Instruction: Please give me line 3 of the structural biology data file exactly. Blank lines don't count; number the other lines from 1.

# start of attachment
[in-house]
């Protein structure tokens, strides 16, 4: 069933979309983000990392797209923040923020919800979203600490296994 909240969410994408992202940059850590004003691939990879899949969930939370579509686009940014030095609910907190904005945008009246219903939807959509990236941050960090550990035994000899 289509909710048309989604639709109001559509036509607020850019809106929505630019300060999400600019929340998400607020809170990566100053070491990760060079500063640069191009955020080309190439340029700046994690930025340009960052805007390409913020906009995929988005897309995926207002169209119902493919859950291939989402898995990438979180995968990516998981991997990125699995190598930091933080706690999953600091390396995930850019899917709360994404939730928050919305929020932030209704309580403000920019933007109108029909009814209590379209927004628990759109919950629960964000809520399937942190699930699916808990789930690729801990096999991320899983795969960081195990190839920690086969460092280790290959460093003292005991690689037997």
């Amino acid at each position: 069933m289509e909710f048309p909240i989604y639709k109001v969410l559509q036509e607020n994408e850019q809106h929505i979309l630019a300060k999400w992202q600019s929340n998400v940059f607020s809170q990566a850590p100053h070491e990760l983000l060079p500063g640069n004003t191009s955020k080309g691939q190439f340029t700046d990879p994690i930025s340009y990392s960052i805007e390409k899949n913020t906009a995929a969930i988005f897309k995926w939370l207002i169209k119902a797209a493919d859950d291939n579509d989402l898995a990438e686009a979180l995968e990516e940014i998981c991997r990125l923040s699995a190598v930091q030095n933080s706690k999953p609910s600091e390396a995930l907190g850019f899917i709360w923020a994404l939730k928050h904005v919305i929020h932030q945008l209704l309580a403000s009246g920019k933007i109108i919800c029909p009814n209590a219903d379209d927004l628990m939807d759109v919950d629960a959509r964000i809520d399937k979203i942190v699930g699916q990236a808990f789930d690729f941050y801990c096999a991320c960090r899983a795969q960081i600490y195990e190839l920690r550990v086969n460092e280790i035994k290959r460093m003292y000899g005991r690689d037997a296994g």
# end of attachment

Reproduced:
């Amino acid at each position: 069933m289509e909710f048309p909240i989604y639709k109001v969410l559509q036509e607020n994408e850019q809106h929505i979309l630019a300060k999400w992202q600019s929340n998400v940059f607020s809170q990566a850590p100053h070491e990760l983000l060079p500063g640069n004003t191009s955020k080309g691939q190439f340029t700046d990879p994690i930025s340009y990392s960052i805007e390409k899949n913020t906009a995929a969930i988005f897309k995926w939370l207002i169209k119902a797209a493919d859950d291939n579509d989402l898995a990438e686009a979180l995968e990516e940014i998981c991997r990125l923040s699995a190598v930091q030095n933080s706690k999953p609910s600091e390396a995930l907190g850019f899917i709360w923020a994404l939730k928050h904005v919305i929020h932030q945008l209704l309580a403000s009246g920019k933007i109108i919800c029909p009814n209590a219903d379209d927004l628990m939807d759109v919950d629960a959509r964000i809520d399937k979203i942190v699930g699916q990236a808990f789930d690729f941050y801990c096999a991320c960090r899983a795969q960081i600490y195990e190839l920690r550990v086969n460092e280790i035994k290959r460093m003292y000899g005991r690689d037997a296994g």